Gina Lucrezi July 24, 2013 TWEET COMMENTS 9

In the Land of Ice and Snow

Trail Runner’s own Gina Lucrezi battles severe conditions to win Iceland’s Laugavegur Ultra Marathon

Lucrezi on an easy run in Reykjavik, Iceland, the day before winning the Laugavegur Ultra. Photo by David Clifford.


Awakening to bright daylight in my room at the IcelandAir Hotel Marina in downtown Reykjavik, I panicked—had I missed my bus ride to the start of the Laugavegur Ultra Marathon? However, a quick glance at the clock calmed me down. It was still only 3 a.m. Iceland’s northern latitude means the summer sun doesn’t ever dip far below the horizon, and the night sky is never fully dark.

A rugged 55-kilometer race through the southern highlands of Iceland held each July since 1997, the Laugavegur Ultra crosses everything from sand to snow to icy rivers. During our bus ride from Reykjavik through stunning lime-green-moss-covered mountains, the race director Svava Asgeirsdottir briefed us about weather conditions on the course—a wintery mix of snow, sleet, rain and strong winds would dash my hopes of soaking up vitamin D from bluebird skies. After our four-hour bus ride, we arrived in Landmannalaugar, and 300 runners moseyed to the starting line.

Photo by fellow Laugavegur Ultra runner Penny Commins

We started up steep, technical singletrack. After a few kilometers, the trail widened, but felt treacherous, covered with sharp basalt rocks. To stay warm amid heavy snow and sleet, I pushed hard up the next climb but worried I would trigger a flare-up of my recently injured hamstring.

After the climb six to eight kilometers of undulating snowfields lay ahead. I hoped for Styrofoam-style snow but instead faced a slushy mess. I told myself, “It’s OK—it is just part of the Icelandic experience.” Plus, I knew a downhill was coming up.

At the race’s highpoint at Mt. Hrafntinnusker (3600 feet, about 1600 feet higher than the race's starting point), I sat in first place in the women’s race, and snapped a mental picture of the rolling mountains covered in bright-green vegetation and high waterfalls dropping into roaring rivers. My gawking stopped when the rain picked up and chilled me back into reality.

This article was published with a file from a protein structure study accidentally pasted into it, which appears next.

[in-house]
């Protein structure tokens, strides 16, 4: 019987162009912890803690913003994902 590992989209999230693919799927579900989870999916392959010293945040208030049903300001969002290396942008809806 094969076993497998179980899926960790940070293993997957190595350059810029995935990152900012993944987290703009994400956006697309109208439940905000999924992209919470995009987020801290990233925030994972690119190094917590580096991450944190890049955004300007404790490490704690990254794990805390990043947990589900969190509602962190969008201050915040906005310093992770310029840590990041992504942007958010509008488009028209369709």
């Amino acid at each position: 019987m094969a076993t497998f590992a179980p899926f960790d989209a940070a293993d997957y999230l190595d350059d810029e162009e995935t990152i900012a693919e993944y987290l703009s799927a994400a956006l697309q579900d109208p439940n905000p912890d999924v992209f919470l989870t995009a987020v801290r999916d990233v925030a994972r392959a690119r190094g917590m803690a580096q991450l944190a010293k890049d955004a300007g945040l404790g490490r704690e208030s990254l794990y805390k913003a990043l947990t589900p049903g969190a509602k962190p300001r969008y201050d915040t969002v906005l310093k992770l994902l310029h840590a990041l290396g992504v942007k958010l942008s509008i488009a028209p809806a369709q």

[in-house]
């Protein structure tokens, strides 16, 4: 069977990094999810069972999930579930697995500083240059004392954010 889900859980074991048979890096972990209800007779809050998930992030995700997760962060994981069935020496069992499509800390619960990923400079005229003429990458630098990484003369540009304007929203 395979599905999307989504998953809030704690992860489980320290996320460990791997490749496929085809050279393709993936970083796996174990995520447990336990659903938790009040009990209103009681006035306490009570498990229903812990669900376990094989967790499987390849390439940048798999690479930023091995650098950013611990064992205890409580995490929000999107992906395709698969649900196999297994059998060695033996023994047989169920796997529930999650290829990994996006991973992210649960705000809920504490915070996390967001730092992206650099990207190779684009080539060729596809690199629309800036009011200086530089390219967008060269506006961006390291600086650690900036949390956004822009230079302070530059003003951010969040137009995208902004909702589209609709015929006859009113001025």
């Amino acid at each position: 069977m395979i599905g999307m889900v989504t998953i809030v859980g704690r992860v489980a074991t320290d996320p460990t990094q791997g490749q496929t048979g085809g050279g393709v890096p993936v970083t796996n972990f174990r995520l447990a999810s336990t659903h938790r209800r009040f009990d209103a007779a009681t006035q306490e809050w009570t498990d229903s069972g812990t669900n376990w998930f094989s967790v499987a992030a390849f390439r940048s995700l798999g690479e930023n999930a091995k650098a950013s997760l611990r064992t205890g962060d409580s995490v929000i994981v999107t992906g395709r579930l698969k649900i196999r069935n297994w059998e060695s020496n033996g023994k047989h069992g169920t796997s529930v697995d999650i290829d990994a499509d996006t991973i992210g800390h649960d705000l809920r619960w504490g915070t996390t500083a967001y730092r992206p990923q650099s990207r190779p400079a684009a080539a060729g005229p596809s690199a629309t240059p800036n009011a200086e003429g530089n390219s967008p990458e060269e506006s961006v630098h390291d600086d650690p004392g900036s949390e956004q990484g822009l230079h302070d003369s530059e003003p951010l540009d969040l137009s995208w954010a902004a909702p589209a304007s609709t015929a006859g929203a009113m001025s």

I hoped to bomb the upcoming descents, but was thwarted by steep loose gravel and sand. I tried to let my body relax and allow gravity to do its job, but I knew there was no hope for “happy” quads tomorrow. Also, focusing on foot placement was crucial to avoid a scalding bath in the steaming trailside hot springs.

A long stretch of flat and slightly rolling, sandy terrain allowed me to open up my stride and relax. Until this point, I’d felt plagued by uncertainties: would my body hold up? Would my hamstring act up? How far back was the second-place female? I cranked up some Robin Thicke on my iPod and let my “road training” go to work.

Photo by fellow Laugavegur Ultra runner Penny Commins

With about five kilometers to go, a frigid, rope-aided river crossing provided soothing relief to my achy legs. Finally, I rounded the last corner, elated to see the finish line, where I was greeted by friendly cheers, a warm blanket and a hug from Svava.

The race’s weather was the worst in its 17-year history. Many runners suffered hypothermia and were pulled from the course. In such tough conditions, I was grateful to have won, and even achieved the third fastest women’s time ever.

The beautiful scenery and terrain combined with the amazing embrace of the Icelandic people and a well-managed race make the Laugavegur Ultra well worth the trip. I plan to return in 2014.

For more race information: http://marathon.is/ultramarathon


When not managing ad sales for Trail Runner magazine, Gina is most likely frolicking in the wilderness in search of amazing vistas or trying to perfect the batter-to-blueberry ratio in her gluten-free blueberry muffins.


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